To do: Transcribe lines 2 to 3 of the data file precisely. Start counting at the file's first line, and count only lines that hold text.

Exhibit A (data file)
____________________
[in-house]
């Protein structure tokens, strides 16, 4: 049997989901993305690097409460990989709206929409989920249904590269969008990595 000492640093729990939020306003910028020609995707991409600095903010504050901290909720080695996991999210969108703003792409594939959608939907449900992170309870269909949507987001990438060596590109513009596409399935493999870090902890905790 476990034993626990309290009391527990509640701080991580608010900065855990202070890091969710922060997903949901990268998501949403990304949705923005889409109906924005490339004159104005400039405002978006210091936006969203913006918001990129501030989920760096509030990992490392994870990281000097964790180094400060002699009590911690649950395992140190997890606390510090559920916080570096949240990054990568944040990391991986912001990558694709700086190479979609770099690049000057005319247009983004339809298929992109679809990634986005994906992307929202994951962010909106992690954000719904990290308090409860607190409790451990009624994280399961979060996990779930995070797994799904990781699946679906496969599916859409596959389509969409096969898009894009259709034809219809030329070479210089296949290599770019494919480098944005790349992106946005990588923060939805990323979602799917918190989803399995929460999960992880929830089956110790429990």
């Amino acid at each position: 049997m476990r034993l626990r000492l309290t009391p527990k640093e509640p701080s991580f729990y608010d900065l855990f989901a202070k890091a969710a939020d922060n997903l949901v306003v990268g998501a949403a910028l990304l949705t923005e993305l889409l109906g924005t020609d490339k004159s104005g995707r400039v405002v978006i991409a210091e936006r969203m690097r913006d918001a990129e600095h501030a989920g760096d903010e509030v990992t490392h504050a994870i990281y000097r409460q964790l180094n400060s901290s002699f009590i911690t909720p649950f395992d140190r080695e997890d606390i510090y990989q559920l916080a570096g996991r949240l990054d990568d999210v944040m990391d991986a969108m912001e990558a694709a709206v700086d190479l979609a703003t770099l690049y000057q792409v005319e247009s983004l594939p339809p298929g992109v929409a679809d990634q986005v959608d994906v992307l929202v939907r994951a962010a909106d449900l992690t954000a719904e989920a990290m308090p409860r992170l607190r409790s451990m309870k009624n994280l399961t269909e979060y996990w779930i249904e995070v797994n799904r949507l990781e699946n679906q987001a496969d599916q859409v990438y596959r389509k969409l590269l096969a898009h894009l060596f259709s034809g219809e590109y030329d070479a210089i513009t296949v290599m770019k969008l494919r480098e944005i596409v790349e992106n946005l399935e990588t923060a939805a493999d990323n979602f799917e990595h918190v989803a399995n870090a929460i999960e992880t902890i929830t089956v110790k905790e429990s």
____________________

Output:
């Protein structure tokens, strides 16, 4: 049997989901993305690097409460990989709206929409989920249904590269969008990595 000492640093729990939020306003910028020609995707991409600095903010504050901290909720080695996991999210969108703003792409594939959608939907449900992170309870269909949507987001990438060596590109513009596409399935493999870090902890905790 476990034993626990309290009391527990509640701080991580608010900065855990202070890091969710922060997903949901990268998501949403990304949705923005889409109906924005490339004159104005400039405002978006210091936006969203913006918001990129501030989920760096509030990992490392994870990281000097964790180094400060002699009590911690649950395992140190997890606390510090559920916080570096949240990054990568944040990391991986912001990558694709700086190479979609770099690049000057005319247009983004339809298929992109679809990634986005994906992307929202994951962010909106992690954000719904990290308090409860607190409790451990009624994280399961979060996990779930995070797994799904990781699946679906496969599916859409596959389509969409096969898009894009259709034809219809030329070479210089296949290599770019494919480098944005790349992106946005990588923060939805990323979602799917918190989803399995929460999960992880929830089956110790429990």
């Amino acid at each position: 049997m476990r034993l626990r000492l309290t009391p527990k640093e509640p701080s991580f729990y608010d900065l855990f989901a202070k890091a969710a939020d922060n997903l949901v306003v990268g998501a949403a910028l990304l949705t923005e993305l889409l109906g924005t020609d490339k004159s104005g995707r400039v405002v978006i991409a210091e936006r969203m690097r913006d918001a990129e600095h501030a989920g760096d903010e509030v990992t490392h504050a994870i990281y000097r409460q964790l180094n400060s901290s002699f009590i911690t909720p649950f395992d140190r080695e997890d606390i510090y990989q559920l916080a570096g996991r949240l990054d990568d999210v944040m990391d991986a969108m912001e990558a694709a709206v700086d190479l979609a703003t770099l690049y000057q792409v005319e247009s983004l594939p339809p298929g992109v929409a679809d990634q986005v959608d994906v992307l929202v939907r994951a962010a909106d449900l992690t954000a719904e989920a990290m308090p409860r992170l607190r409790s451990m309870k009624n994280l399961t269909e979060y996990w779930i249904e995070v797994n799904r949507l990781e699946n679906q987001a496969d599916q859409v990438y596959r389509k969409l590269l096969a898009h894009l060596f259709s034809g219809e590109y030329d070479a210089i513009t296949v290599m770019k969008l494919r480098e944005i596409v790349e992106n946005l399935e990588t923060a939805a493999d990323n979602f799917e990595h918190v989803a399995n870090a929460i999960e992880t902890i929830t089956v110790k905790e429990s």